Georgetown University announced on Tuesday it will create a fund that could generate close to $400,000 a year to benefit the descendants of slaves once sold by the university, the latest in the school's efforts to address the historical legacy of slavery.
In 1838, the university sold 272 slaves to pay off debts and ultimately keep the school open. Georgetown has been engaged in conversations over the last few years about how to acknowledge that history, including rededicating buildings named after two former Jesuit university presidents that facilitated the sale and creating an admissions policy for the descendants of the slaves.
Students voted in support of implementing a fee of $27.20 a semester for a reparations fund in April, but the university's Oct. 29 announcement said they will move forward with the fund, without a student fee. The school said that as officials began to openly discuss the effort more, members of the community connected to the school said they wanted to participate in benefiting the descendants of slaves.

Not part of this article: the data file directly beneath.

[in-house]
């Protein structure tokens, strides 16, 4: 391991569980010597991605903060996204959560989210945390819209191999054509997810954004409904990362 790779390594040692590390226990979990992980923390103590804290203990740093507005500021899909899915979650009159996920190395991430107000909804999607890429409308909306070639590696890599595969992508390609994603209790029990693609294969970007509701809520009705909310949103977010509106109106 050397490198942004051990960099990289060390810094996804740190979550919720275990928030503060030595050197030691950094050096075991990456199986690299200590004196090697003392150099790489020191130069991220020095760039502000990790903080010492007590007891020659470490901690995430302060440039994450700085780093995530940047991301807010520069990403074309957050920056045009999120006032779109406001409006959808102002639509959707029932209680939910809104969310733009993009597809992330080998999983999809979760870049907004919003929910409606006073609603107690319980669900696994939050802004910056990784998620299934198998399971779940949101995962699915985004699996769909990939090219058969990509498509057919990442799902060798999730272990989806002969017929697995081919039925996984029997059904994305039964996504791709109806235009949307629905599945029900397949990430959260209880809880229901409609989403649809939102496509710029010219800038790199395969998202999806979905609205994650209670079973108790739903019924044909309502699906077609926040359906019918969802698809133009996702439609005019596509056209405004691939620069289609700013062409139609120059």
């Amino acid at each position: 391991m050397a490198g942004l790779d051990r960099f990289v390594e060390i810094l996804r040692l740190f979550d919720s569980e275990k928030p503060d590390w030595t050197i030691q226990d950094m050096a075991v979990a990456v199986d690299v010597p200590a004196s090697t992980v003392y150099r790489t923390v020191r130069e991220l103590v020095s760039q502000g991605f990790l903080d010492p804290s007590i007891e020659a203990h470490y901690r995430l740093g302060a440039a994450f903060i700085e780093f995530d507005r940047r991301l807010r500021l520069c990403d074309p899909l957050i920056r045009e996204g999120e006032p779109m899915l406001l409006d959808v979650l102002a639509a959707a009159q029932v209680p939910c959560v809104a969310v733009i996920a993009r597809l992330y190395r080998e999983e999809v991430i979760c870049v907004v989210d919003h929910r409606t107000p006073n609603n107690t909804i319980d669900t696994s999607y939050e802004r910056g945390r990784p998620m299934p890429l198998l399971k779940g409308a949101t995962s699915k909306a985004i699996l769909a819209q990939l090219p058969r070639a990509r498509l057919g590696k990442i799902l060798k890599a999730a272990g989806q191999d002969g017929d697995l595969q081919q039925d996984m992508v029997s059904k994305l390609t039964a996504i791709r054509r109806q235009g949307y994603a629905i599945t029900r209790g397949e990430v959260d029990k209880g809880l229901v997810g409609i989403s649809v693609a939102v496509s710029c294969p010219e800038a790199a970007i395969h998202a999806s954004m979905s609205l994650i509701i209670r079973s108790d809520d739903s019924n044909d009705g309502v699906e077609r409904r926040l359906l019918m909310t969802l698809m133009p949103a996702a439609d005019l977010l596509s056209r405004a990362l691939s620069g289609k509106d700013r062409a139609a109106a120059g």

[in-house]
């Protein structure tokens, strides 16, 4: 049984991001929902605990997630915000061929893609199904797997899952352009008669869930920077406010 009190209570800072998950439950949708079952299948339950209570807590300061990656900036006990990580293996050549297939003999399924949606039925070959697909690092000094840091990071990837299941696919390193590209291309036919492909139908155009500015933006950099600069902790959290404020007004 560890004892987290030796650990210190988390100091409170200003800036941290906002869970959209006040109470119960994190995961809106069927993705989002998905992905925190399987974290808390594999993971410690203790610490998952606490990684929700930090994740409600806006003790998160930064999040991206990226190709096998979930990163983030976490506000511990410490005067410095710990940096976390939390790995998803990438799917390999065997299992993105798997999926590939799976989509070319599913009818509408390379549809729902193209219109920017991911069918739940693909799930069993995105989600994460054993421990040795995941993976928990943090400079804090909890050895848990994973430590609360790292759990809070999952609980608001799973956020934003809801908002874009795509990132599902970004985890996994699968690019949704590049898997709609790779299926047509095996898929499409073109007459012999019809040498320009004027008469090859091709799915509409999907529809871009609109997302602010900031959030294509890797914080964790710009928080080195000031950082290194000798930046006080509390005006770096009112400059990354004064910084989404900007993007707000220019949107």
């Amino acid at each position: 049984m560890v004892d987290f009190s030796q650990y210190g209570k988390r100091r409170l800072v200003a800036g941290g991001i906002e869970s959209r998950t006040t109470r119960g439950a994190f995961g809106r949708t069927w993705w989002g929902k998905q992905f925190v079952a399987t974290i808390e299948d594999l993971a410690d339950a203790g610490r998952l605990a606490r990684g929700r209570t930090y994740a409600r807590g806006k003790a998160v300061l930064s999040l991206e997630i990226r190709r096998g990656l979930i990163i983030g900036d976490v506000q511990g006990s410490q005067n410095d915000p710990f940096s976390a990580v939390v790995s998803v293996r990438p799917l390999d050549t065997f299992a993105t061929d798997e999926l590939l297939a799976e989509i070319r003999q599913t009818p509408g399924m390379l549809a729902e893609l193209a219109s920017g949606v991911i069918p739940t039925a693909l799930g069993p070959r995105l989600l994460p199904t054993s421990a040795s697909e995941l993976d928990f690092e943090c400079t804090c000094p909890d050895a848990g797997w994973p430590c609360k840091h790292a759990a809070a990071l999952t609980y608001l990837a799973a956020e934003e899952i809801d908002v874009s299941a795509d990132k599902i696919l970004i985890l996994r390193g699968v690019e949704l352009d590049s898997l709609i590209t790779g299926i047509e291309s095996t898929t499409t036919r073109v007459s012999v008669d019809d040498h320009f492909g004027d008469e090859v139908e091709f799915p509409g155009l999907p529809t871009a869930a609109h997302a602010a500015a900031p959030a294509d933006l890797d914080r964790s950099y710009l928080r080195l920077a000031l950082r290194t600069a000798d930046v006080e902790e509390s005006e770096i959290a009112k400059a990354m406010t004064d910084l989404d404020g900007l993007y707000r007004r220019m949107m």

"We embrace the spirit of this student proposal and will work with our Georgetown community to create an initiative that will support community-based projects with Descendant communities," Georgetown President John HJ. DeGioia wrote in the letter to the school.
There are around 7,000 undergraduate students enrolled at Georgetown, so the referendum estimated a reparations fund would generate close to $400,000 a year through donations. Georgetown did not commit to set aside a specific amount of money for the fund every year but said the school would ensure it had the same amount or more than would have been raised from the student fee.
"The University will ensure that the initiative has resources commensurate with, or exceeding, the amount that would have been raised annually through the student fee proposed in the Referendum, with opportunities for every member of our community to contribute."
The university said it will establish an advisory group to launch the fund and propose community projects that could also raise money to benefit the descendants of slaves once sold by the school.